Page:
Post Scriptum – but still important … Methodologically, there are a few caveats for all this. First, the concept of race is linked with so many other parameters that COVID-19 is probably exacerbating these other issues (with an indirect effect on people of color) rather than targeting a specific population (the virus itself does not choose who it will infect). Also, there is no explanation on how race information is collected: with a question on the test form (with all the reporting bias it contains), by linking the names or social security number to a previously recorded race identity, …? This is another source of potential bias. Third, we have here the 2 extreme metrics: cases and deaths. There is no information on hospitalizations, despite requests to the MD Department of Health or the Governor’s staff (no hospitalizations info for counties neither btw). I suspect here that race collection in hospitals is not performed (because unethical?) and/or there would be HIPAA issues if this data would be transmitted from hospitals to the state, for instance.

Weekly seasonality in COVID-19 deaths reported in Maryland

On its dashboard, the Maryland Department of Health is reporting confirmed deaths due to COVID-19 in two ways: by date of report and by date of death (updated as amendments to the death record are received). The definition of confirmed death is:

A death is classified as confirmed if the person had a laboratory-confirmed positive COVID-19 test result.

What I was intrigued is that reporting seems to follow a pattern influenced by the day of the week (see figure below). The top chart (cumulative) is just an addition. A plateau would be welcome: it would indicate death rate is slowing down. Today, the COVID-19 death rate is 41 / 100,000 population. The bottom chart shows the number of deaths due to COVID-19 reported each day: the black line represents the number of deaths each day they were reported; the grey line represents the number of deaths each day they occurred.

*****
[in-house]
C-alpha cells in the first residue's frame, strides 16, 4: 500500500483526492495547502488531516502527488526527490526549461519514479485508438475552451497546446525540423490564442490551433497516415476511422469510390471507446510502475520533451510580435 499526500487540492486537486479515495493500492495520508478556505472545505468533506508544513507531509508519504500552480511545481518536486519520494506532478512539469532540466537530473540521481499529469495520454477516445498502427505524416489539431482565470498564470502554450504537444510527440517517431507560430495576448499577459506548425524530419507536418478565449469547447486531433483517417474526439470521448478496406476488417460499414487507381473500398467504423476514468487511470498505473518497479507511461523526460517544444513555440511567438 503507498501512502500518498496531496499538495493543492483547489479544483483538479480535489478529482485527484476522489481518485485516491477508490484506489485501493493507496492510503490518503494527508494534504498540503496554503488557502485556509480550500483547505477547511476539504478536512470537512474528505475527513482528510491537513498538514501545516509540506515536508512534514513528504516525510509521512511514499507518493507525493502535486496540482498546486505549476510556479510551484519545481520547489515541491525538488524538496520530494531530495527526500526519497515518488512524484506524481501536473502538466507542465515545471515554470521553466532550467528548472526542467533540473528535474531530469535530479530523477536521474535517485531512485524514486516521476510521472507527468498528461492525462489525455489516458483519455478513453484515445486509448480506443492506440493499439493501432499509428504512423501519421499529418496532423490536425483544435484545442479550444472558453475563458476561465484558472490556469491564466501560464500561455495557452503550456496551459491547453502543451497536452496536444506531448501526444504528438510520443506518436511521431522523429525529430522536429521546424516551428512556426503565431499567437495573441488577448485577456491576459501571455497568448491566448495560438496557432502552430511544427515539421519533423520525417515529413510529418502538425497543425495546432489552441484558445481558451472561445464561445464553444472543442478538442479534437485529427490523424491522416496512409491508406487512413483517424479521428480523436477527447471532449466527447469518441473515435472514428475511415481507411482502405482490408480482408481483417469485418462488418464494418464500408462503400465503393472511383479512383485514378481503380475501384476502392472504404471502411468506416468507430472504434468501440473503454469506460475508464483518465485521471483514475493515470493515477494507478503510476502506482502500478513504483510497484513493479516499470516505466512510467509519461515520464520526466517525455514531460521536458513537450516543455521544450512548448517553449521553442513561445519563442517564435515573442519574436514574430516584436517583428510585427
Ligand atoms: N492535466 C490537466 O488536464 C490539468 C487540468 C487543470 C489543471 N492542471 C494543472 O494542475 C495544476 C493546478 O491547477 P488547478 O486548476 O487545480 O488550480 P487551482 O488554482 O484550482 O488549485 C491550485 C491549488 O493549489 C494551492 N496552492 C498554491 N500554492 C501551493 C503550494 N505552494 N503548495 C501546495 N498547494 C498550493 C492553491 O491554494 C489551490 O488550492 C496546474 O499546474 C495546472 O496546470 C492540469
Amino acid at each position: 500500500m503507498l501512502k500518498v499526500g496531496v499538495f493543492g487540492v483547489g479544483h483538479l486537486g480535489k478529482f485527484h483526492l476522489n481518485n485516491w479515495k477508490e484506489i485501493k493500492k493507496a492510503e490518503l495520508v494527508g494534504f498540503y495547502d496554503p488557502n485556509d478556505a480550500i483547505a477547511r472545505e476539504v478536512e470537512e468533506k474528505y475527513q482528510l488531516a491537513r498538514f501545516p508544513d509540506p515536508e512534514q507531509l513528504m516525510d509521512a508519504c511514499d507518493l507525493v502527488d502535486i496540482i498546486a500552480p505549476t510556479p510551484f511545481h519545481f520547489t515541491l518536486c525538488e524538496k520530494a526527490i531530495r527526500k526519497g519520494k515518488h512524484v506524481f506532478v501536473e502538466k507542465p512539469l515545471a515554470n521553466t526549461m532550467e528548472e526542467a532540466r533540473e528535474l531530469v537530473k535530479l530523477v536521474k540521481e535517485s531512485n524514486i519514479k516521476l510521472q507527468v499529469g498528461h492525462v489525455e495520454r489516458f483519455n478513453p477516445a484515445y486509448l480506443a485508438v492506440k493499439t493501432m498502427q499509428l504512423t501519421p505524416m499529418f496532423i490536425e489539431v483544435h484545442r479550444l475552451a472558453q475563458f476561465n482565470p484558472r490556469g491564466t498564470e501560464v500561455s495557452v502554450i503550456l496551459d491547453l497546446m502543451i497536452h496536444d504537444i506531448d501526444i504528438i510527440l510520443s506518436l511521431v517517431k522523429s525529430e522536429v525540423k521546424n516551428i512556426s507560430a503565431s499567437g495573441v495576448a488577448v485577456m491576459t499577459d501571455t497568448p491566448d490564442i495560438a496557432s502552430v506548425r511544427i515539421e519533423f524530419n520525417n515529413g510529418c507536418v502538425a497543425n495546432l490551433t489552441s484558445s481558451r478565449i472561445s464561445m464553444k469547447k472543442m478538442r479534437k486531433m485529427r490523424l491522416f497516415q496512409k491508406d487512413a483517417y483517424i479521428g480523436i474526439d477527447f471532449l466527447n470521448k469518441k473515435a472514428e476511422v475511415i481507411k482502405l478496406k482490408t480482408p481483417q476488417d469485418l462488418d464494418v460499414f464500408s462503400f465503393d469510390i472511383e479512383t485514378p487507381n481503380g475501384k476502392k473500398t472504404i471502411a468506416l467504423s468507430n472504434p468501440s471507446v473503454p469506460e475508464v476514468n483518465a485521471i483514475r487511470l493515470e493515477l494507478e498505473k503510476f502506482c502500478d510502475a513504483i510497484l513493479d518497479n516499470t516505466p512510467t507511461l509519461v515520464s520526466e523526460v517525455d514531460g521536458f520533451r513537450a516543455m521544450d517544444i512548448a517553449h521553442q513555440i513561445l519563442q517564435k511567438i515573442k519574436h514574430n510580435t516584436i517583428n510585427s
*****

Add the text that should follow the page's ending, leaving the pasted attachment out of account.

Evolution of coronavirus confirmed deaths in Maryland, as of June 3, 2020

One could see that in both lines, there are two kind of patterns. The first in an overall trend upwards until beginning of May, followed by a decrease since then. The second trend has a big peak being followed by a decrease with 2 smaller peaks and a big dip – then an up, decrease with 2 peaks and a big dip – etc.. As data was reported, we saw intuitively that the big dip came on Sundays, the big peak on Tuesdays and the rest of the week was a decrease towards Sunday.

And this is confirmed by the analysis of seasonality for confirmed death by reported date:

Here, the top chart is just the data we observed before. Below, the trend shows that, indeed, there was an increase up to end of April and we then see a slow decline. The third graph (“seasonal”) shows the pattern I mentioned earlier. This confirms the lowest reporting on Sundays and the highest reporting on Tuesdays. The bottom chart (“irregular”) shows that, even if there is a pattern, there are a lot of irregularities added to the seasonality.

The same patterns can be observed for the deaths by date of death (when they occurred; see chart below). This shows we are currently also in a decreasing number of deaths, each day (fortunately!). The pattern here is that the number of deaths increase from the lowest on Saturday to the peak on Friday (with an intermediary peak on Wednesday). Again, note the important number of irregularities (at the bottom).

In my opinion, this regular patterns come from the reporting system. I don’t see why COVID-19 patients would die more towards the end of the week and less during the weekend. But please tell me if you have more information about this (in the comments below or by email)!

To be continued …

As usual, you’ll find other graphs on my page about COVID-19 in Maryland and the data, code and figures are on Github.

P.S. I’m not counting probable deaths. The MD Department of Health reports this variable but, as it is dependent of a confirmation, it is highly fluctuating and not necessarily representative of deaths due to COVID-19. If confirmed, these probable deaths are accounted in the confirmed deaths (counted here).

A glimpse at COVID-19 cases in some Maryland ZIP codes